Our view: Willow Project throws environmental concerns out the window

Will Groves, Opinion Editor

The United States is the second-largest producer of carbon emissions, and it will only get worse from here.

   The Willow Project, introduced by ConocoPhillips, Alaska’s largest crude oil producer, would be one of the most expansive oil drilling projects accepted in the past 20 years. It would take place in the North Slope Boroughs of Alaska, home of the native Alaskan Iñupiat people. 

   Supporters of the Willow Project praise it as an easy solution to Alaska’s growing unemployment problem. The project would drill around 180,000 barrels of crude oil per day and would create 2,500 jobs for Alaskan citizens if approved.

   Opponents of the Willow project worry about the environmental impacts of the project, particularly on local wildlife habitats. If the project is approved, conservationists predict 9.2 million metric tons of harmful carbon emissions will be released every year from the oil drilling fields. Alaska’s glaciers are already melting at an alarming rate, so Alaskans should not have to worry about a new climate emergency.

   We at The News believe the economic benefits of the Willow Project do not outweigh the devastating effects the plan will have on climate change.

   Originally, the 9th Circuit Court of Appeals placed an injunction against the Willow Project, and District Court Judge Sharon L. Gleason rejected former President Donald Trump’s approval of the project. In Gleason’s opinion, she noted the Interior Department’s Bureau of Land Management conveniently did not estimate the amount of greenhouse gas emissions the project would create.

   While ConocoPhillips’ original plan involved the installation of five new drilling sites in Alaska; the newest version of the project proposes three drilling sites. This could eventually be brought down to two, pending a decision made by Secretary of the Interior Deb Haaland.

   The new plan for three drilling sites has the support of Alaska’s three congressional members. However, members of local cities have voiced their concerns about the lasting effects the carbon emissions would have on their towns. Nuiqsut, Alaska Mayor Mamie Pardue sent the Biden administration a 10-page letter outlining the danger the project poses to local residents and wildlife surrounding the project site. The project has the potential to change the Alaskan caribou migration patterns and make hunting more difficult for the surrounding areas.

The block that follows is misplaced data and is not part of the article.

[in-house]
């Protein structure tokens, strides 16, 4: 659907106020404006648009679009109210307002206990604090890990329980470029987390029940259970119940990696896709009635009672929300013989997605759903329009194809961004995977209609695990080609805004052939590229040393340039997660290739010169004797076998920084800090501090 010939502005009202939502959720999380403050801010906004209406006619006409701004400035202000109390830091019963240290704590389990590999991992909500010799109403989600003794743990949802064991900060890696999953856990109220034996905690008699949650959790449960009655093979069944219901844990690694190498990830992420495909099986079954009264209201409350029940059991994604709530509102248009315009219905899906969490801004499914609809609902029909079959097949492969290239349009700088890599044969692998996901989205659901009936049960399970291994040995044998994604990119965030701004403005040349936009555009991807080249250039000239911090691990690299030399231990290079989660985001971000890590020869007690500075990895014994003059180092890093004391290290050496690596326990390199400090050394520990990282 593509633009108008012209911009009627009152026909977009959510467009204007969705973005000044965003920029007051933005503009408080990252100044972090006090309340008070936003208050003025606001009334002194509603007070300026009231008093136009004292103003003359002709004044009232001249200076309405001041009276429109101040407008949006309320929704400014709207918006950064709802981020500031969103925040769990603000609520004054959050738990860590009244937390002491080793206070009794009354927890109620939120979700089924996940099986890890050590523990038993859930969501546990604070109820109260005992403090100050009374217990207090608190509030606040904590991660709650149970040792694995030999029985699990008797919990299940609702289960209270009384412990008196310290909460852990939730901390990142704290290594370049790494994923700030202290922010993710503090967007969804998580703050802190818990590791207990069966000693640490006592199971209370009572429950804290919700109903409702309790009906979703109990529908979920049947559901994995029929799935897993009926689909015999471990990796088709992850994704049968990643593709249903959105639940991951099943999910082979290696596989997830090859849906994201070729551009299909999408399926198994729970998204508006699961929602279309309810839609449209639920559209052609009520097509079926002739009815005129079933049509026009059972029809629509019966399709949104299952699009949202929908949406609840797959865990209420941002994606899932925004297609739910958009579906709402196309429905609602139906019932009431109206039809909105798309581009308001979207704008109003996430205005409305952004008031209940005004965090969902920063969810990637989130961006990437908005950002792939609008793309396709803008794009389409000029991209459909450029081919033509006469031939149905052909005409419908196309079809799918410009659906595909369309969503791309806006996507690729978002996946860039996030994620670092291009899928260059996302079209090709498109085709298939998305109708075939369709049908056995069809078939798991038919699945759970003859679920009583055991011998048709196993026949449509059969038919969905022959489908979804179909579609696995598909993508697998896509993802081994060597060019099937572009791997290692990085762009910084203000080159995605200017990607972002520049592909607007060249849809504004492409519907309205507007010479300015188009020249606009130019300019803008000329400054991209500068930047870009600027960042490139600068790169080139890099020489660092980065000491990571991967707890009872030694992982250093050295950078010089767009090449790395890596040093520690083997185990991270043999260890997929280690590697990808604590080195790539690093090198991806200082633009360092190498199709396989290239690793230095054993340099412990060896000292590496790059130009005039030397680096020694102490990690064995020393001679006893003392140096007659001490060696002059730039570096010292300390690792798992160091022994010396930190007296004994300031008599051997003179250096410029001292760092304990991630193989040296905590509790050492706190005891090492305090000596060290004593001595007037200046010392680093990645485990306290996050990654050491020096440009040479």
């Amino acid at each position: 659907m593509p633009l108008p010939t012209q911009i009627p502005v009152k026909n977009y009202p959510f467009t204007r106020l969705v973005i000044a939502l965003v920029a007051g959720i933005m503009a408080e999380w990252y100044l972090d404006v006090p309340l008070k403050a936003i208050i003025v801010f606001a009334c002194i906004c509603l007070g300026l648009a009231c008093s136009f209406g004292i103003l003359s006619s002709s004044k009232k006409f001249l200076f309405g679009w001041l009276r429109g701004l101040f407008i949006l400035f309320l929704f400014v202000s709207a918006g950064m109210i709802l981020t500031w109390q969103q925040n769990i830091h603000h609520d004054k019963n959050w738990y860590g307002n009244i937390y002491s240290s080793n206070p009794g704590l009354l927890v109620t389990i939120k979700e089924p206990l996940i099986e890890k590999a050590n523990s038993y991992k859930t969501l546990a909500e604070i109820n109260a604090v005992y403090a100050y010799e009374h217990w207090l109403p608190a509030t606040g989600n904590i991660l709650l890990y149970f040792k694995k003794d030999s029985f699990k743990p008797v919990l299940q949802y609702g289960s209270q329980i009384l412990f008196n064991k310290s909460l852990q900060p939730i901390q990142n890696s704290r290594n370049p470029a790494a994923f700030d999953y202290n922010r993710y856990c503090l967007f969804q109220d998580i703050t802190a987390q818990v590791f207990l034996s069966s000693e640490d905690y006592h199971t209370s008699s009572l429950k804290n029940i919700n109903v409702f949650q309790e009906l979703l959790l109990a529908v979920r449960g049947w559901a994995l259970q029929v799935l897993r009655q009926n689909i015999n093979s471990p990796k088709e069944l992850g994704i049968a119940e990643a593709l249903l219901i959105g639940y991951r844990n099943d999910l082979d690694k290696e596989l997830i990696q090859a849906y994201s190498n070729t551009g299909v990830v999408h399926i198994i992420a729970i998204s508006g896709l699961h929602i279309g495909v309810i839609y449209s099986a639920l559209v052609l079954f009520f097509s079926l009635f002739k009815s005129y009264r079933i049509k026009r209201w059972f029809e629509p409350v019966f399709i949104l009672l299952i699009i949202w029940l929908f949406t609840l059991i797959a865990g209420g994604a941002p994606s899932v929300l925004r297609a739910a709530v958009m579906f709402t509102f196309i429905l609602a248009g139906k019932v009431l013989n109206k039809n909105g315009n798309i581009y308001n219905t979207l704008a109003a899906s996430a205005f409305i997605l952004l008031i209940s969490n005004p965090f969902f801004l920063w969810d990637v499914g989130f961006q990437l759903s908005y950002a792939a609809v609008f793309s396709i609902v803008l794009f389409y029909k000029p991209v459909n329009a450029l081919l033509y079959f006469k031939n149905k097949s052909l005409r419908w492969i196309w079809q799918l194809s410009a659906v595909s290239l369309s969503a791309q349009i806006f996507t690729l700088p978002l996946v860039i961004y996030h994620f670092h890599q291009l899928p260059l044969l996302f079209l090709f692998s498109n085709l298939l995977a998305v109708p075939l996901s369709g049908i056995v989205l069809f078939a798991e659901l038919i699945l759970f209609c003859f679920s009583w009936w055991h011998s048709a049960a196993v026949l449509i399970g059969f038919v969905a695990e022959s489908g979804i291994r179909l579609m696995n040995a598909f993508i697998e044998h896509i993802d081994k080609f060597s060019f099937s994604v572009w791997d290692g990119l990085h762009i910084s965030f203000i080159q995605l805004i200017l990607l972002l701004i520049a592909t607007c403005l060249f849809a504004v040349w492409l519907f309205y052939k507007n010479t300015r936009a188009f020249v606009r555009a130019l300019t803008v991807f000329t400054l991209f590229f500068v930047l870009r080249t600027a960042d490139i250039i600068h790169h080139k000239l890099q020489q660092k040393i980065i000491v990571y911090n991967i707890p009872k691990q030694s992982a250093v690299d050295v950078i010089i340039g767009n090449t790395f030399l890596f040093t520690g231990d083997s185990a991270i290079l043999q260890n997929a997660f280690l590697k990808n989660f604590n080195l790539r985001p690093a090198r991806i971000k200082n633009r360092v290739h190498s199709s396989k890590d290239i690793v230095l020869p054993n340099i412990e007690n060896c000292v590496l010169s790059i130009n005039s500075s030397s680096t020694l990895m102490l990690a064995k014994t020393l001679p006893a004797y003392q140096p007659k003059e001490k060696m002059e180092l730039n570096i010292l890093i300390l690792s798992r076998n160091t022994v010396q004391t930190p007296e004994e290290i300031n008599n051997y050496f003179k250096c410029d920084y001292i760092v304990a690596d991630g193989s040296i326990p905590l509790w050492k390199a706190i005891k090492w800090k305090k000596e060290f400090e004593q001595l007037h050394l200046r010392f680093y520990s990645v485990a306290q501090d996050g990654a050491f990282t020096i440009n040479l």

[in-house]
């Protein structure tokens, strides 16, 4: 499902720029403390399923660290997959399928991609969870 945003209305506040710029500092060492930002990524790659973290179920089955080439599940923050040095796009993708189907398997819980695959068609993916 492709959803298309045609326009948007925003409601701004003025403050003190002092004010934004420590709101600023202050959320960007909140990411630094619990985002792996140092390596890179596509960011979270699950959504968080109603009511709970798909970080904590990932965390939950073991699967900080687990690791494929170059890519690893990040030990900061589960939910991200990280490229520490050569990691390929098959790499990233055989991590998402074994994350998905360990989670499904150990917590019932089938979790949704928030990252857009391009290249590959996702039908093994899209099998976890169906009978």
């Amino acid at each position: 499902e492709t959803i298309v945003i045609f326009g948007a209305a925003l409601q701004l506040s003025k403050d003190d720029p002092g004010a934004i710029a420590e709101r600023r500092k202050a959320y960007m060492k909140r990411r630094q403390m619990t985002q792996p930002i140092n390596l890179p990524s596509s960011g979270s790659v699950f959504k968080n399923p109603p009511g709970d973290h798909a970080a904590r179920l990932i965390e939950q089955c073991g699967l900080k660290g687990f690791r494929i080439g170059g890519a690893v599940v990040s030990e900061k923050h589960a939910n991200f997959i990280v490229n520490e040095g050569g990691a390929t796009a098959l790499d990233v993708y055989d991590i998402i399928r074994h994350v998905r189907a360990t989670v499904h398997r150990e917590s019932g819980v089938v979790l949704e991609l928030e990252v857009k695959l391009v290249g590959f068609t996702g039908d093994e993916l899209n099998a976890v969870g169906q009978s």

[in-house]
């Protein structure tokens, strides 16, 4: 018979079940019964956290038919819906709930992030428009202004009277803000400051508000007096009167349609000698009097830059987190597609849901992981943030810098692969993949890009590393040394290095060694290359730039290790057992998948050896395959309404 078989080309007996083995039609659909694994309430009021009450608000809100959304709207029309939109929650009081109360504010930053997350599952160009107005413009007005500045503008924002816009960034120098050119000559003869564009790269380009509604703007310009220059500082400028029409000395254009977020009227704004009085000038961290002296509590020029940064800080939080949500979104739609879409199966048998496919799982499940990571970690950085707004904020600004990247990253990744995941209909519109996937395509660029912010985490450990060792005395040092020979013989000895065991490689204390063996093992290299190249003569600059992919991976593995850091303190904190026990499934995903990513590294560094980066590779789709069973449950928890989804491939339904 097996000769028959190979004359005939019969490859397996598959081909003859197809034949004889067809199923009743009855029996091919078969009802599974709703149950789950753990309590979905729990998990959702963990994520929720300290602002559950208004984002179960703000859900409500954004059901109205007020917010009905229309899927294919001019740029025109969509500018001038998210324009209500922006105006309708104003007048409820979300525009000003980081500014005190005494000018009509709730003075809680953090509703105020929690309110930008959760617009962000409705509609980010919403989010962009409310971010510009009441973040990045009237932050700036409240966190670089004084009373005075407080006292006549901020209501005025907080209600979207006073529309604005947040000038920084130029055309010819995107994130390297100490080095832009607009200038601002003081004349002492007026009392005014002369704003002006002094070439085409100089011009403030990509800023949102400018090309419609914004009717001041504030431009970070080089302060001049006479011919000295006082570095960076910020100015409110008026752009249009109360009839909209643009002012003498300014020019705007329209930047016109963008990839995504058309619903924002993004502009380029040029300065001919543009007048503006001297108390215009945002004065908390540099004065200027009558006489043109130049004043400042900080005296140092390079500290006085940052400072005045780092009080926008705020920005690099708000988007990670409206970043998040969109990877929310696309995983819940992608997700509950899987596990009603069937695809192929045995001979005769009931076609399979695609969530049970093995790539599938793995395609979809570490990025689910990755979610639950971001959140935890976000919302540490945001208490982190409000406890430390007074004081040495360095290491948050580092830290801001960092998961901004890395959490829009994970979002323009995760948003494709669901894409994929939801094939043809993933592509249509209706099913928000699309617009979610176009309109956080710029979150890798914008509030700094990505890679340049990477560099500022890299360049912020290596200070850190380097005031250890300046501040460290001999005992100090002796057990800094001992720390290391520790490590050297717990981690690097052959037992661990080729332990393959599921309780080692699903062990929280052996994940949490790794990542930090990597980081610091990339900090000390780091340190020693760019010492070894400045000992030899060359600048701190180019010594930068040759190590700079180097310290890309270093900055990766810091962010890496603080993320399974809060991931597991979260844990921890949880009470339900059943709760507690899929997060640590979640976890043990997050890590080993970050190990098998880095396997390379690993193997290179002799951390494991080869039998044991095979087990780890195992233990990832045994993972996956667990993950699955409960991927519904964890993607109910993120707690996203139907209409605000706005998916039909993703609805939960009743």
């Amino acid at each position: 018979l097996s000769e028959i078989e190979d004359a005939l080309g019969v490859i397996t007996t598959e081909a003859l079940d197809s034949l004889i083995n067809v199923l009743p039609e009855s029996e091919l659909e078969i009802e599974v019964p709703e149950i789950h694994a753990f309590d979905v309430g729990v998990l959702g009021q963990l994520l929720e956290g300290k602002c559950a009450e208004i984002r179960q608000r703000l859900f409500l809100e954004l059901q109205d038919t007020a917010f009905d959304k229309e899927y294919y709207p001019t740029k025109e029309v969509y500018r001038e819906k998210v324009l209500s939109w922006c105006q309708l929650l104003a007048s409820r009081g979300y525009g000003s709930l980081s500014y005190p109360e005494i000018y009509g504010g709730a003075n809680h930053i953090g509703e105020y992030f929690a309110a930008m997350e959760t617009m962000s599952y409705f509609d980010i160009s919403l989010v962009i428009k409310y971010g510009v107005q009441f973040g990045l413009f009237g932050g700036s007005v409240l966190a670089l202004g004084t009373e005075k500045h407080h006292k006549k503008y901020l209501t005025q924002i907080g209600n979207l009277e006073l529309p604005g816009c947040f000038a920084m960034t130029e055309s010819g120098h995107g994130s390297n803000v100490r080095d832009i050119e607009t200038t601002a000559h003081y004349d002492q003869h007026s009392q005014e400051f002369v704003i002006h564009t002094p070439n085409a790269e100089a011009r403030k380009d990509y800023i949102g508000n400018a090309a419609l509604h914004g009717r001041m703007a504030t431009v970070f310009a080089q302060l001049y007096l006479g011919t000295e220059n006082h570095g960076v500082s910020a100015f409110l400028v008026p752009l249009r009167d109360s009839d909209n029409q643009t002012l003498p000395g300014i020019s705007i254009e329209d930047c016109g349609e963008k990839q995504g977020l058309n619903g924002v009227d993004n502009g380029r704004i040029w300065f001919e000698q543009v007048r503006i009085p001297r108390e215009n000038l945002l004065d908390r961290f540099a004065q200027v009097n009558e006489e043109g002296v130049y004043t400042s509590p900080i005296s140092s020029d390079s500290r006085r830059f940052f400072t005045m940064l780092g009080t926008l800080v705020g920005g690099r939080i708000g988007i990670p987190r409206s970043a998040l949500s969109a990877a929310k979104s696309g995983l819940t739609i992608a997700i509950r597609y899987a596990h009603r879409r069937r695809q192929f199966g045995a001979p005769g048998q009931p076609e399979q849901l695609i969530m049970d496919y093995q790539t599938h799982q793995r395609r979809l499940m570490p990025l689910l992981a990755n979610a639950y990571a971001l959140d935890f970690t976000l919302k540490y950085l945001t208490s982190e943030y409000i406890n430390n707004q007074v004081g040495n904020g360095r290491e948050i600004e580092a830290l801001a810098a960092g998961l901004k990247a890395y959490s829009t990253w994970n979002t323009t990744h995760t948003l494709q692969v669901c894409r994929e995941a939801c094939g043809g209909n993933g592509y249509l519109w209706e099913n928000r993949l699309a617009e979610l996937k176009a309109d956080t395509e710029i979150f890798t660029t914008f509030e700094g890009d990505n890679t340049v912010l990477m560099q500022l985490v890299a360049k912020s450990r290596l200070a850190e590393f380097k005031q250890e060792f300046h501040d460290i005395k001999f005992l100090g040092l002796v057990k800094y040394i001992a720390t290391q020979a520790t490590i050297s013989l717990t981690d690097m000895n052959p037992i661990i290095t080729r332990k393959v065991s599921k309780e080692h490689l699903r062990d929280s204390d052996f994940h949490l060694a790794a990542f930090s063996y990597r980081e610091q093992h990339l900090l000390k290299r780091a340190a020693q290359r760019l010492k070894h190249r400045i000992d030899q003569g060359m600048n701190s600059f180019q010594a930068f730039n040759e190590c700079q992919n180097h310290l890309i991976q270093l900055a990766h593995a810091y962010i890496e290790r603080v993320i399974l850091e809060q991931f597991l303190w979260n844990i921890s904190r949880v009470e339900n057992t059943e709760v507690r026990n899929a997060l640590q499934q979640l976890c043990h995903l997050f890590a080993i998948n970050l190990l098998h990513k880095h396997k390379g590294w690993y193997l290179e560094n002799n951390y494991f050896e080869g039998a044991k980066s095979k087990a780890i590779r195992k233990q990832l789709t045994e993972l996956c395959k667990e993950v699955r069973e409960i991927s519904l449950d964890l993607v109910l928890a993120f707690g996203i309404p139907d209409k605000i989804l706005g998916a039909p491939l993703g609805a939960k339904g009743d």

Criticism of the Willow Project has run wild among Generation Z voters. #StopWillow has over 150 million views on TikTok, and a petition to deny the Willow Project on change.org has over 3 million signatures. Our generation will suffer the environmental effects of this project, so the Biden administration should listen to our voices and those of native Alaskans. 

   President Joe Biden has garnered major criticisms from environmental activist groups and supporters of his 2020 presidential election cycle. During his campaign for president, Biden promised he would not open any new oil or natural gas drilling sites on federal land. While he has already broken this promise multiple times, approving more new drilling permits than his predecessor, he can help right his wrongs by denying the Willow Project.

   We at The News believe Biden should make good on his campaign promises and reject the Willow Project for the people who elected him.

   If Biden and Haaland approve, the Willow Project will not take direct effect. Construction of the drill sites would not be completed until 2025 at the earliest, and the project will face a gauntlet of legal challenges. Multiple environmentalist groups like Earthjustice have already vowed to fight the project in court in hopes of an injunction similar to the one placed on the project in 2020.

   The approval of the Willow Project is a giant leap in the wrong direction for the future of clean and renewable energy. The Biden administration should deny the project before this ticking carbon bomb can explode.

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